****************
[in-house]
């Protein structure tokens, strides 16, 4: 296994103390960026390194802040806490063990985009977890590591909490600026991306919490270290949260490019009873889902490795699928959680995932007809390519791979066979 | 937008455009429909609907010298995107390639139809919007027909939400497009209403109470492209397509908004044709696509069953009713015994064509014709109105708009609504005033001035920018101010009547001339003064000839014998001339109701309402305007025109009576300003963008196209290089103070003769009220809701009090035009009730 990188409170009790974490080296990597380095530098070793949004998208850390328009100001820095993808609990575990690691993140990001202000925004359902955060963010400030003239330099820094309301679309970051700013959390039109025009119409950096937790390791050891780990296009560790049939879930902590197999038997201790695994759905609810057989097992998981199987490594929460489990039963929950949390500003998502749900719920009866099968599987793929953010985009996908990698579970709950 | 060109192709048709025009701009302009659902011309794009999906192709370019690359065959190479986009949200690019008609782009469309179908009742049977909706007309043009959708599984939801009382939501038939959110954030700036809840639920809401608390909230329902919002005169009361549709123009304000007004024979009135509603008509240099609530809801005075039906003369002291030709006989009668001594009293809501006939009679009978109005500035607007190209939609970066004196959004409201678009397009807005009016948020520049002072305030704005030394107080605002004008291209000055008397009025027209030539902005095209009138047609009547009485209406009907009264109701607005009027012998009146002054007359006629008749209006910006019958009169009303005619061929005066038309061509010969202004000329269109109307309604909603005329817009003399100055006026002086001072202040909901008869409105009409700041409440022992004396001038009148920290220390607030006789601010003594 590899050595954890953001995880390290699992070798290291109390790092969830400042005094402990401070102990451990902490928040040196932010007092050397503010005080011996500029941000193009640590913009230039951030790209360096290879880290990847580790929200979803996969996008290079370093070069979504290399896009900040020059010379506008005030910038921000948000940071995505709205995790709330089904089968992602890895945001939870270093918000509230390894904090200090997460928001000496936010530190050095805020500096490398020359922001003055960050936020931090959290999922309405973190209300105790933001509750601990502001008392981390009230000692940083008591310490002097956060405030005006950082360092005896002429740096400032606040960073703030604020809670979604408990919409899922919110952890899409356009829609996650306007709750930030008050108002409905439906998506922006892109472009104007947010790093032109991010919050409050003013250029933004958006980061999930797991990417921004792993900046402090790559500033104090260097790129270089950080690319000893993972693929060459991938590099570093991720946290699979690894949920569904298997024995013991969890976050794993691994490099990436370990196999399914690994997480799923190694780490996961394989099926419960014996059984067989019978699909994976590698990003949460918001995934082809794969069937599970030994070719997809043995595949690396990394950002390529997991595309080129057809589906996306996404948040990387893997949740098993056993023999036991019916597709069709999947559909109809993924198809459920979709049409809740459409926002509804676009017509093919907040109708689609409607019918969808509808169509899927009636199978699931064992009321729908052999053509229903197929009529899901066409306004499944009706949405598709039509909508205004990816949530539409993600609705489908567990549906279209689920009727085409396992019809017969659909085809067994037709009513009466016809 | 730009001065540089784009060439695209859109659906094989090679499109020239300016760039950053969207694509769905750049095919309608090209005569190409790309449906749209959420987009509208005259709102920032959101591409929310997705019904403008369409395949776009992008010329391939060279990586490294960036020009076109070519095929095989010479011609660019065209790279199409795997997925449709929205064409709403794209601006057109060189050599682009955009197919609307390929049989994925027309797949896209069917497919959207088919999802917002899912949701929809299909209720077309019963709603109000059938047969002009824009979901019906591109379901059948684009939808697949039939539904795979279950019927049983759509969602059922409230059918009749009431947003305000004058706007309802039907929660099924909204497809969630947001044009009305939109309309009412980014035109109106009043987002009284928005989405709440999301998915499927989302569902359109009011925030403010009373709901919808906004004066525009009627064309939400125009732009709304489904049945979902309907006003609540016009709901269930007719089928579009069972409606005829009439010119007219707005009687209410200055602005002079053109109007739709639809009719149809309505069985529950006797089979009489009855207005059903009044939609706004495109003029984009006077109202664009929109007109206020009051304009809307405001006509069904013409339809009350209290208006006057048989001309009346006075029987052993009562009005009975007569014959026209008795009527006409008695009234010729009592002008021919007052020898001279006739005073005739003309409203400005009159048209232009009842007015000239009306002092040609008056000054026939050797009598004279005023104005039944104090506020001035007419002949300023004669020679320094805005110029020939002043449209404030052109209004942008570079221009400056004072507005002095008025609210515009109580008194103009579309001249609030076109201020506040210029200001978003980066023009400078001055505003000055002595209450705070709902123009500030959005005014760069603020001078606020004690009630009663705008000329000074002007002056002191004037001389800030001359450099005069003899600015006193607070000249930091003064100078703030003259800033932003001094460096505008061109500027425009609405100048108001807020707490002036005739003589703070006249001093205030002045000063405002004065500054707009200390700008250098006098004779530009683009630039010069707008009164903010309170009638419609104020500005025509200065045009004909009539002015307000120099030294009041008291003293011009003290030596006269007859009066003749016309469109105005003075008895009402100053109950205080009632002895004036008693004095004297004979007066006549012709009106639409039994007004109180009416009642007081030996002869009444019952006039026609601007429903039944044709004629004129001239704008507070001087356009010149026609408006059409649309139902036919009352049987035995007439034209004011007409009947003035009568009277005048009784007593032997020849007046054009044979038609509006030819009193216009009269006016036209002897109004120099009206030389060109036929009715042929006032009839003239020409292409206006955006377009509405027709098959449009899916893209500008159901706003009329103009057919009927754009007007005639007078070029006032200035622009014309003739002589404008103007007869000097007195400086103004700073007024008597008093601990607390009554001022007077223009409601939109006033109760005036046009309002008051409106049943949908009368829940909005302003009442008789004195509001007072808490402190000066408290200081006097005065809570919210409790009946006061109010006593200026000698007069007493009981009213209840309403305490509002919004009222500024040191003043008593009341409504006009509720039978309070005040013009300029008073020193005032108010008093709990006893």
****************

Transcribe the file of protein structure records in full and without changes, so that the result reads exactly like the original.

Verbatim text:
[in-house]
């Protein structure tokens, strides 16, 4: 296994103390960026390194802040806490063990985009977890590591909490600026991306919490270290949260490019009873889902490795699928959680995932007809390519791979066979 | 937008455009429909609907010298995107390639139809919007027909939400497009209403109470492209397509908004044709696509069953009713015994064509014709109105708009609504005033001035920018101010009547001339003064000839014998001339109701309402305007025109009576300003963008196209290089103070003769009220809701009090035009009730 990188409170009790974490080296990597380095530098070793949004998208850390328009100001820095993808609990575990690691993140990001202000925004359902955060963010400030003239330099820094309301679309970051700013959390039109025009119409950096937790390791050891780990296009560790049939879930902590197999038997201790695994759905609810057989097992998981199987490594929460489990039963929950949390500003998502749900719920009866099968599987793929953010985009996908990698579970709950 | 060109192709048709025009701009302009659902011309794009999906192709370019690359065959190479986009949200690019008609782009469309179908009742049977909706007309043009959708599984939801009382939501038939959110954030700036809840639920809401608390909230329902919002005169009361549709123009304000007004024979009135509603008509240099609530809801005075039906003369002291030709006989009668001594009293809501006939009679009978109005500035607007190209939609970066004196959004409201678009397009807005009016948020520049002072305030704005030394107080605002004008291209000055008397009025027209030539902005095209009138047609009547009485209406009907009264109701607005009027012998009146002054007359006629008749209006910006019958009169009303005619061929005066038309061509010969202004000329269109109307309604909603005329817009003399100055006026002086001072202040909901008869409105009409700041409440022992004396001038009148920290220390607030006789601010003594 590899050595954890953001995880390290699992070798290291109390790092969830400042005094402990401070102990451990902490928040040196932010007092050397503010005080011996500029941000193009640590913009230039951030790209360096290879880290990847580790929200979803996969996008290079370093070069979504290399896009900040020059010379506008005030910038921000948000940071995505709205995790709330089904089968992602890895945001939870270093918000509230390894904090200090997460928001000496936010530190050095805020500096490398020359922001003055960050936020931090959290999922309405973190209300105790933001509750601990502001008392981390009230000692940083008591310490002097956060405030005006950082360092005896002429740096400032606040960073703030604020809670979604408990919409899922919110952890899409356009829609996650306007709750930030008050108002409905439906998506922006892109472009104007947010790093032109991010919050409050003013250029933004958006980061999930797991990417921004792993900046402090790559500033104090260097790129270089950080690319000893993972693929060459991938590099570093991720946290699979690894949920569904298997024995013991969890976050794993691994490099990436370990196999399914690994997480799923190694780490996961394989099926419960014996059984067989019978699909994976590698990003949460918001995934082809794969069937599970030994070719997809043995595949690396990394950002390529997991595309080129057809589906996306996404948040990387893997949740098993056993023999036991019916597709069709999947559909109809993924198809459920979709049409809740459409926002509804676009017509093919907040109708689609409607019918969808509808169509899927009636199978699931064992009321729908052999053509229903197929009529899901066409306004499944009706949405598709039509909508205004990816949530539409993600609705489908567990549906279209689920009727085409396992019809017969659909085809067994037709009513009466016809 | 730009001065540089784009060439695209859109659906094989090679499109020239300016760039950053969207694509769905750049095919309608090209005569190409790309449906749209959420987009509208005259709102920032959101591409929310997705019904403008369409395949776009992008010329391939060279990586490294960036020009076109070519095929095989010479011609660019065209790279199409795997997925449709929205064409709403794209601006057109060189050599682009955009197919609307390929049989994925027309797949896209069917497919959207088919999802917002899912949701929809299909209720077309019963709603109000059938047969002009824009979901019906591109379901059948684009939808697949039939539904795979279950019927049983759509969602059922409230059918009749009431947003305000004058706007309802039907929660099924909204497809969630947001044009009305939109309309009412980014035109109106009043987002009284928005989405709440999301998915499927989302569902359109009011925030403010009373709901919808906004004066525009009627064309939400125009732009709304489904049945979902309907006003609540016009709901269930007719089928579009069972409606005829009439010119007219707005009687209410200055602005002079053109109007739709639809009719149809309505069985529950006797089979009489009855207005059903009044939609706004495109003029984009006077109202664009929109007109206020009051304009809307405001006509069904013409339809009350209290208006006057048989001309009346006075029987052993009562009005009975007569014959026209008795009527006409008695009234010729009592002008021919007052020898001279006739005073005739003309409203400005009159048209232009009842007015000239009306002092040609008056000054026939050797009598004279005023104005039944104090506020001035007419002949300023004669020679320094805005110029020939002043449209404030052109209004942008570079221009400056004072507005002095008025609210515009109580008194103009579309001249609030076109201020506040210029200001978003980066023009400078001055505003000055002595209450705070709902123009500030959005005014760069603020001078606020004690009630009663705008000329000074002007002056002191004037001389800030001359450099005069003899600015006193607070000249930091003064100078703030003259800033932003001094460096505008061109500027425009609405100048108001807020707490002036005739003589703070006249001093205030002045000063405002004065500054707009200390700008250098006098004779530009683009630039010069707008009164903010309170009638419609104020500005025509200065045009004909009539002015307000120099030294009041008291003293011009003290030596006269007859009066003749016309469109105005003075008895009402100053109950205080009632002895004036008693004095004297004979007066006549012709009106639409039994007004109180009416009642007081030996002869009444019952006039026609601007429903039944044709004629004129001239704008507070001087356009010149026609408006059409649309139902036919009352049987035995007439034209004011007409009947003035009568009277005048009784007593032997020849007046054009044979038609509006030819009193216009009269006016036209002897109004120099009206030389060109036929009715042929006032009839003239020409292409206006955006377009509405027709098959449009899916893209500008159901706003009329103009057919009927754009007007005639007078070029006032200035622009014309003739002589404008103007007869000097007195400086103004700073007024008597008093601990607390009554001022007077223009409601939109006033109760005036046009309002008051409106049943949908009368829940909005302003009442008789004195509001007072808490402190000066408290200081006097005065809570919210409790009946006061109010006593200026000698007069007493009981009213209840309403305490509002919004009222500024040191003043008593009341409504006009509720039978309070005040013009300029008073020193005032108010008093709990006893």